Executive Order 13352, Facilitation of Cooperative Conservation

In accordance with Executive Order 13352, the BLM has determined that this rule does not impede facilitating cooperative conservation; takes appropriate account of and considers the interests of persons with ownership or other legally recognized interests in land or other natural resources; properly accommodates local participation in the Federal decision-making process; and provides that the programs, projects, and activities are consistent with protecting public health and safety. This rule does not change any provision of the BLM's previous right-of-way rule which facilitates cooperative conservation in the authorization and administration of right-of-way facilities on public lands. The rule maintains all alternatives for maximum protection of right-of-way facilities when the land encumbered by the facilities is proposed for transfer out of Federal ownership. The grant holder will also have the opportunity to negotiate new terms and conditions with the new land owner, if the holder so desires. The rule does not reduce or eliminate any current provision that requires the BLM to coordinate and consult with other affected and/or interested parties in the granting or administering of right-of-way facilities on public land, including the requirements that the BLM places on right-of-way holders to protect public health and safety, as well as public resources and environmental quality.

Paperwork Reduction Act

The Office of Management and Budget has approved the information collection requirements in the final rule under the Paperwork Reduction Act of 1995, 44 U.S.C. 3501 et seq., and has assigned clearance number 1004-0189, which expires on November 30, 2008.

Authors

The principal authors of this rule are Bil Weigand, BLM Idaho State Office, and Rick Stamm, BLM Washington Office, assisted by Ian Senio of BLM's Division of Regulatory Affairs, Washington Office, and Michael Hickey of the Office of the Solicitor.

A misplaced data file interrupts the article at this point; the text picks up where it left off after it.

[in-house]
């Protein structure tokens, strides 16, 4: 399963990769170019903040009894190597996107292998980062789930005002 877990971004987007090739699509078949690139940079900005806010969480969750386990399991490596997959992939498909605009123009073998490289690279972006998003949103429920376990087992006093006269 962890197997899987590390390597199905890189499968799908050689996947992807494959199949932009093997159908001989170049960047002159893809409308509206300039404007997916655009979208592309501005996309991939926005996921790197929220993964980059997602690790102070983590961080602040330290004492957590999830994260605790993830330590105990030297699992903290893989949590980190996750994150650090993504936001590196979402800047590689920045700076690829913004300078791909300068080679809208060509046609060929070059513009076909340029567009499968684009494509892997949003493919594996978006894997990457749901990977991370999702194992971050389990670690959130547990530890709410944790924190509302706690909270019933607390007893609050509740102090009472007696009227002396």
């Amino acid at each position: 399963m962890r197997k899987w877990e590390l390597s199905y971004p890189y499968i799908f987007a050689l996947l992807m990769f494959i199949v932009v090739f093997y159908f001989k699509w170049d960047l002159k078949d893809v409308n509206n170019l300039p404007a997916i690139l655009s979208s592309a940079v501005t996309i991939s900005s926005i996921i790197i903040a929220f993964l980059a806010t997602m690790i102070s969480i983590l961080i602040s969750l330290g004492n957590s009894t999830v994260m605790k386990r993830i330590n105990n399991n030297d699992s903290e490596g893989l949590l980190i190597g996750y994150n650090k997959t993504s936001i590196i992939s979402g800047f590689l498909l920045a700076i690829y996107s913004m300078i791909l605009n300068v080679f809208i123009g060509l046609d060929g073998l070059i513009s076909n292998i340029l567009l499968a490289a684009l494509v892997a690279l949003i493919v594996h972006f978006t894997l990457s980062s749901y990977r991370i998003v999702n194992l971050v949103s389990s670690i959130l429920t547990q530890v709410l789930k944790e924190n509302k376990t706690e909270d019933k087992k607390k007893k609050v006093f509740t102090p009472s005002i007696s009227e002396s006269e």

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List of Subjects

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Dated: October 15, 2008.

C. Stephen Allred,

Assistant Secretary, Land and Minerals Management.

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Accordingly, for the reasons stated in the preamble and under the authorities identified below, the BLM amends

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PART 2800—RIGHTS-OF-WAY UNDER THE FEDERAL LAND POLICY MANAGEMENT ACT

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1. The authority citation for part 2800 continues to read as follows:

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Authority: 43 U.S.C. 1733, 1740, 1763, and 1764.

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Subpart 2805—Terms and Conditions of Grants

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2. Amend § 2805.11 by revising paragraph (b)(2) to read as follows:

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What does a grant contain?
* * * * *

(b) * * *

(2) All grants, except those issued for a term of 3 years or less and those issued in perpetuity, will expire on December 31 of the final year of the grant.

* * * * *
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3. Amend § 2805.14 by revising paragraph (f) to read as follows:

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What rights does a grant convey?
* * * * *

(f) Assign the grant to another, provided that you obtain the BLM's prior written approval, unless your grant specifically states that that such approval is unnecessary.

Subpart 2806—Rents

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4. Amend § 2806.14 by redesignating the introductory text and paragraphs (a), (b), (b)(1), (b)(2), (c), and (d) as paragraphs (a) introductory text, (a)(1), (a)(2), (a)(2)(i), (a)(2)(ii), (a)(3), and (a)(4), respectively, and by adding a new paragraph (b) to read as follows:

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Under what circumstances am I exempt from paying rent?
* * * * *

(b) The exemptions in this section do not apply if you are in trespass.

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5. Revise § 2806.20 to read as follows:

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What is the rent for a linear right-of-way grant?

(a) Except as described in § 2806.26 of this chapter, the BLM will use the Per Acre Rent Schedule (see paragraph (c) of this section) to calculate rent for all linear right-of-way authorizations, regardless of the granting authority (FLPMA, MLA, and their predecessors). Counties (or other geographical areas) are assigned to an appropriate zone in accordance with § 2806.21. The BLM will adjust the per acre rent values in the schedule annually in accordance with § 2806.22(a), and it will revise the schedule at the end of each 10-year period in accordance with § 2806.22(b).